An English-speaking colleague taught you a new phrase that you'd never heard before. You want to know if it's a common phrase for people to use. You ask:
Is that widely used?
In the example above, the speaker uses "that" to refer to the new phrase she learned. Why did she say "that" instead of "it"?
Use "it" to refer to the thing that you're talking about. If you are discussing a new phrase, you can use "it" to ask about the phrase:
A: Hey, what was that you just said?
B: I said "I don't have any beef with him."
A: What does that mean?
B: You mean "have beef"? It's a phrase that means that I'm not angry with him, or I don't have any problem with him.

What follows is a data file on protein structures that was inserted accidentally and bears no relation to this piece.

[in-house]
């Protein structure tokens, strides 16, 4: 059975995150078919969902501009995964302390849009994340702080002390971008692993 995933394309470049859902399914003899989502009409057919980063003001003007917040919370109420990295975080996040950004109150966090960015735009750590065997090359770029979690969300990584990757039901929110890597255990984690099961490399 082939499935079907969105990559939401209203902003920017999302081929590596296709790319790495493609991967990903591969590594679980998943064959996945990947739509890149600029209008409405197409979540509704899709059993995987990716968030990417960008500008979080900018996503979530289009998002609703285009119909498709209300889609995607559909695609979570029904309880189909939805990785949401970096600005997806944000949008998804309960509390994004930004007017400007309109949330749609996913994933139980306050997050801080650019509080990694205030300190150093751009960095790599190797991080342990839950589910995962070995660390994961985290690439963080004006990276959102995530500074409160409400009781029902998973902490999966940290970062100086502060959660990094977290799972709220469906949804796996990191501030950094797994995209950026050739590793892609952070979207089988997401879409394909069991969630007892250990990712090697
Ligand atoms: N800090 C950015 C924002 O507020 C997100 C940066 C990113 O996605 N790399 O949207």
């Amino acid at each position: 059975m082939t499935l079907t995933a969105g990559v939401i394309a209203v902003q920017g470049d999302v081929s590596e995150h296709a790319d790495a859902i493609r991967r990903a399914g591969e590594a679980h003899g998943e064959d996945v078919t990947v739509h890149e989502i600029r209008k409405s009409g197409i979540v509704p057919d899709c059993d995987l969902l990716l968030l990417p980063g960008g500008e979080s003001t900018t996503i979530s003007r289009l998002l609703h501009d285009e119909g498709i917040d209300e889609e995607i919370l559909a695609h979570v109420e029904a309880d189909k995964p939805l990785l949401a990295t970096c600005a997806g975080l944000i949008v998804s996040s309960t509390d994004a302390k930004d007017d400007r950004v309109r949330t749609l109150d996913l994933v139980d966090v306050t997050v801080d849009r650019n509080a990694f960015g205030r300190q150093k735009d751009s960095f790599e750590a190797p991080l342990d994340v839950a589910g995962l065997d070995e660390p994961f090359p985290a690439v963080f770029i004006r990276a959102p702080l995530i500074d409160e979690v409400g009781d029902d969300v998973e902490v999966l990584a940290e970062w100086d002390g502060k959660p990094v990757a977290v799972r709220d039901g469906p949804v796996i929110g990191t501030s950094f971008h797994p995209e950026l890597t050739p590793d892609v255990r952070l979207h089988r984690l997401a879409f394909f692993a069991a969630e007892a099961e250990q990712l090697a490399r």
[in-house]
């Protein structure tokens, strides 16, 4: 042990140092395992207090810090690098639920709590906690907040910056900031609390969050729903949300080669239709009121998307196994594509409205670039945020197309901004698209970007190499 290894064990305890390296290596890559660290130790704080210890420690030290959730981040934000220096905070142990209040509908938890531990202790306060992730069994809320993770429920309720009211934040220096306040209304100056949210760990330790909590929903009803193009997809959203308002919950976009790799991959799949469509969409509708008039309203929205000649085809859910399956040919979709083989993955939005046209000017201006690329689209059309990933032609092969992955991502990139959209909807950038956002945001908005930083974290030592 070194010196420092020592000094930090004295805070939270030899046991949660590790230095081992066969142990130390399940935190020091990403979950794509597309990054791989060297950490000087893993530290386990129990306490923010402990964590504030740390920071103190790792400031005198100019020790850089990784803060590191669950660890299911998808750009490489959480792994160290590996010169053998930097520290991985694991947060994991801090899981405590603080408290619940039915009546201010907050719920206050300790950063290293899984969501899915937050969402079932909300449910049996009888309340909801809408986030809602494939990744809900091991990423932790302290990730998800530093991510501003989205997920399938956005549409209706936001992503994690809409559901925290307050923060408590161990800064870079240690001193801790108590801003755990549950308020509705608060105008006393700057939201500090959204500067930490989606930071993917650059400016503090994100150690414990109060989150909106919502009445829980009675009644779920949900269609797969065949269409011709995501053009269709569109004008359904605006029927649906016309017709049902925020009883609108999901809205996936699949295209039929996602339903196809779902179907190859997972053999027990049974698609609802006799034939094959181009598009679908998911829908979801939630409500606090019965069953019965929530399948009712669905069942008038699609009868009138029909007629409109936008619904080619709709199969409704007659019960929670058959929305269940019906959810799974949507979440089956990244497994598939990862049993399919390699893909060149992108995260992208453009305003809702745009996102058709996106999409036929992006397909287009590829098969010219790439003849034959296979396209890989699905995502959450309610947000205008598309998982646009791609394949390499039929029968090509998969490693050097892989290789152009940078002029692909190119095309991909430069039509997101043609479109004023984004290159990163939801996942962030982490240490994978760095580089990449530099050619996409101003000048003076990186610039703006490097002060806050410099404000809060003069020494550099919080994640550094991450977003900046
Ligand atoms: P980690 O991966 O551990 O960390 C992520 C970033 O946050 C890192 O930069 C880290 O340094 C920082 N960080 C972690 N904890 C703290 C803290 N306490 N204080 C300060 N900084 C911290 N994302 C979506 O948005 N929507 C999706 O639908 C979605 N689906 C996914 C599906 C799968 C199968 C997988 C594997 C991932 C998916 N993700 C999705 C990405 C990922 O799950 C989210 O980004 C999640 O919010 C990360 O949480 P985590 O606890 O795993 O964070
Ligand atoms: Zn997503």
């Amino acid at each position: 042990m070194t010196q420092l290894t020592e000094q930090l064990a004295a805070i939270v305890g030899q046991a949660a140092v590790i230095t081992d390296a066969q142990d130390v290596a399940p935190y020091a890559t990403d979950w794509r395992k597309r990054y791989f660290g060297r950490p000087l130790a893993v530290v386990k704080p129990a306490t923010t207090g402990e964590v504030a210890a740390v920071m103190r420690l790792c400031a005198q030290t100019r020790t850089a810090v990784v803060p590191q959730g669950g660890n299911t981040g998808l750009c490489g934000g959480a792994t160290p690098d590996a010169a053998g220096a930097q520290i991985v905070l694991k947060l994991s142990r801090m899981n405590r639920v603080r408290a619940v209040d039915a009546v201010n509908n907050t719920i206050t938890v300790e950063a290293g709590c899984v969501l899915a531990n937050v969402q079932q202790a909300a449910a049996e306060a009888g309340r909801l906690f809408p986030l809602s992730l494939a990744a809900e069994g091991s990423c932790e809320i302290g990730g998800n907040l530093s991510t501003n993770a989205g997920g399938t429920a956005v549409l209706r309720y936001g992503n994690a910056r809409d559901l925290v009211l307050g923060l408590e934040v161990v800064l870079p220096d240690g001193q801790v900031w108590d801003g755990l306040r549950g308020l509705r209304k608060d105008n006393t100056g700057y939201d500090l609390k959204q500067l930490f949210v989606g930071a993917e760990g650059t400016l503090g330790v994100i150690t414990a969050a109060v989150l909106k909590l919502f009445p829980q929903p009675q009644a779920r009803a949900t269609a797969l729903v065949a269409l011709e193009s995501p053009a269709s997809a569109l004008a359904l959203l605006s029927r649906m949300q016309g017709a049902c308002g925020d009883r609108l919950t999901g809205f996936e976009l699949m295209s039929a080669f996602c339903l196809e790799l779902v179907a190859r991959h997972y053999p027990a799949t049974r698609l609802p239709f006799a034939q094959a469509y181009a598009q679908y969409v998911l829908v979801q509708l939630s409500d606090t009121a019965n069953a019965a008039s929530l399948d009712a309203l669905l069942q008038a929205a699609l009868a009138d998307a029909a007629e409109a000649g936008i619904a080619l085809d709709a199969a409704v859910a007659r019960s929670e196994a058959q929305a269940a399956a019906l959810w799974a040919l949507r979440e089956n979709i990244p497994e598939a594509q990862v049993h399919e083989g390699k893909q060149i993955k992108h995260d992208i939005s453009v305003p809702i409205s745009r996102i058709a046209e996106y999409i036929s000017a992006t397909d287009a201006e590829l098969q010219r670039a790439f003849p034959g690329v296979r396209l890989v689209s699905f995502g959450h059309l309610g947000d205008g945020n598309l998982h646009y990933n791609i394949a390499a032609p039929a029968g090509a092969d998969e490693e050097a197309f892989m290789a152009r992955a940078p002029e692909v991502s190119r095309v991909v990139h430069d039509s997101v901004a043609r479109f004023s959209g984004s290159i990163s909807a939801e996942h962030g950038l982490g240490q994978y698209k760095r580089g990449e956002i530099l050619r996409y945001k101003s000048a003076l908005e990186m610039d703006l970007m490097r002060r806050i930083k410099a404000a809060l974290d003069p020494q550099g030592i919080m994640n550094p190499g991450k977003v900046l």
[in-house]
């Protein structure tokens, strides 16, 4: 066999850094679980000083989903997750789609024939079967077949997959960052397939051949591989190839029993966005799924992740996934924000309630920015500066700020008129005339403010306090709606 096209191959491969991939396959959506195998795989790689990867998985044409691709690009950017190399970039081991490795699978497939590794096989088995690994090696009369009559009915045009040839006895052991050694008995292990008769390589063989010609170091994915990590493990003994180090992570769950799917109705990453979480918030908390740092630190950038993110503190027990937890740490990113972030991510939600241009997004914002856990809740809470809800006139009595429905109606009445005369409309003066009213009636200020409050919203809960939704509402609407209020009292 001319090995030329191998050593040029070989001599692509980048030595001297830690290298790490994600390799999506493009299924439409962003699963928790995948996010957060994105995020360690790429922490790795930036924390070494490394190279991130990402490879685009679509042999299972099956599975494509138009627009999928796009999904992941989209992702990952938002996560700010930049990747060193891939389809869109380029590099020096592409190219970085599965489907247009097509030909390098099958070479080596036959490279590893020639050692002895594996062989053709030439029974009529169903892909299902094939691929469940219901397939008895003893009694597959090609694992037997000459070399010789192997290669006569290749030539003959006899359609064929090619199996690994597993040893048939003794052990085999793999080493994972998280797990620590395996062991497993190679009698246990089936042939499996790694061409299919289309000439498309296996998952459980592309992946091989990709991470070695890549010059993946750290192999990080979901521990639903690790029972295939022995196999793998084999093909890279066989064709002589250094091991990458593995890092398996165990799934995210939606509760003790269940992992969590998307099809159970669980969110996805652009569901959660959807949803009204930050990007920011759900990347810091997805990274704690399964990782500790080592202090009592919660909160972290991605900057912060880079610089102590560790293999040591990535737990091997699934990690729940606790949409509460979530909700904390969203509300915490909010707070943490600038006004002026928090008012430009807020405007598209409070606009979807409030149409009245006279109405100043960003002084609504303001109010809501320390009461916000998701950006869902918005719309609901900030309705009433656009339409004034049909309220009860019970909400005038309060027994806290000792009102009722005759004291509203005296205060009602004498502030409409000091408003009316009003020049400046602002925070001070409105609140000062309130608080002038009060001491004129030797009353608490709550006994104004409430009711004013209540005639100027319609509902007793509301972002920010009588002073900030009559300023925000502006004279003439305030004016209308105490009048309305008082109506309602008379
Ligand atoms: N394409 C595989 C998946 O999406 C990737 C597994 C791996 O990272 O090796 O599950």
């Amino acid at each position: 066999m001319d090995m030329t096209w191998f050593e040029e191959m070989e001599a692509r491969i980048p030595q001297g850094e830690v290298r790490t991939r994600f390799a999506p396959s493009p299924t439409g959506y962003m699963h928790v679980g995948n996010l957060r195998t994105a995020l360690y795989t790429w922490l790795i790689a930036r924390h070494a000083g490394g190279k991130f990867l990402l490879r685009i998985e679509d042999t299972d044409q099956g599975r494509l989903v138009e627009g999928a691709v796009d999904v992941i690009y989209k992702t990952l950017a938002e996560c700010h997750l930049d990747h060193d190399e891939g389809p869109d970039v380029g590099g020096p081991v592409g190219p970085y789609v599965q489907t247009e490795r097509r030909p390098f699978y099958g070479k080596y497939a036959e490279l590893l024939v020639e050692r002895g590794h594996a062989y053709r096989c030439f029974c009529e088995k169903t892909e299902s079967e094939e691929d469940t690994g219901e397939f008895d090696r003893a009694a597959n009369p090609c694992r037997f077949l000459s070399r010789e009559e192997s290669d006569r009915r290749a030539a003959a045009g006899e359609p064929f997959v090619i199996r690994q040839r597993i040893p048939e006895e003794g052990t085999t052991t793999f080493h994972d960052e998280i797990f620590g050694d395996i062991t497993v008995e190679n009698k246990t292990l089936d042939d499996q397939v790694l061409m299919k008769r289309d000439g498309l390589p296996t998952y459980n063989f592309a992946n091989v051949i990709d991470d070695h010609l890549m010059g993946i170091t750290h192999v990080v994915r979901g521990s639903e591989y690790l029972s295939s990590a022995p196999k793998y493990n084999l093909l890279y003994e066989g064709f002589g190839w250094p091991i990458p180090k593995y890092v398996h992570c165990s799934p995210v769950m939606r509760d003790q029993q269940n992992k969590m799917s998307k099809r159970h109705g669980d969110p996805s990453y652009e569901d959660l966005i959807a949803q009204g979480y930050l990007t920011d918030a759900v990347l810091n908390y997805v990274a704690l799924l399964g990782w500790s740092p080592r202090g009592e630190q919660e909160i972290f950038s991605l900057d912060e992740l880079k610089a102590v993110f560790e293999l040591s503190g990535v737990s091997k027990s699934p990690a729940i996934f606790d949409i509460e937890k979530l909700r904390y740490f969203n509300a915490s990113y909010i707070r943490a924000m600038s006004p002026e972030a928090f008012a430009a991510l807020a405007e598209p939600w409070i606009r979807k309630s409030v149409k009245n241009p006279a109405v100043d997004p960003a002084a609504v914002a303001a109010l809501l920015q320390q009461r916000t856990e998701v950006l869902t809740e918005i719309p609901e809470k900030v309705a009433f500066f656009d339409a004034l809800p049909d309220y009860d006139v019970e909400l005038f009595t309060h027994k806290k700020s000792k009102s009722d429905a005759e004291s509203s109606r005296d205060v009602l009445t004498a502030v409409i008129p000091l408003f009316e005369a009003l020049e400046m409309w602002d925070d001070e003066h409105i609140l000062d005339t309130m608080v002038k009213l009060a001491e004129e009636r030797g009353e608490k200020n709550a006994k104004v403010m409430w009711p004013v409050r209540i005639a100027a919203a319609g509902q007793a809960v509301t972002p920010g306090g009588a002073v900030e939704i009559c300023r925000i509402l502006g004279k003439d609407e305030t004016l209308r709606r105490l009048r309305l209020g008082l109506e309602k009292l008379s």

A: Is it widely used?
On the other hand, "that" is used to refer to something that was not the actual focus of the conversation:
A: I don't have any beef with him, you know? I'm fine with him going out with Renee, as long as he treats her right.
B: "Have any beef"? Is that widely used?
The differences between "that" and "it" are subtle, so it won't cause any big communication problems if you switch them up in the examples given here.
Something that is "widely used" is used by a lot of people. Other phrases where "widely" is used as an adverb to describe a lot of people doing something include:
It's widely available. (A lot of people can get it.)
a widely accepted idea (Something that most people agree is true.)
He's widely known as (something)
a widely held belief (Something that a lot of people believe.)
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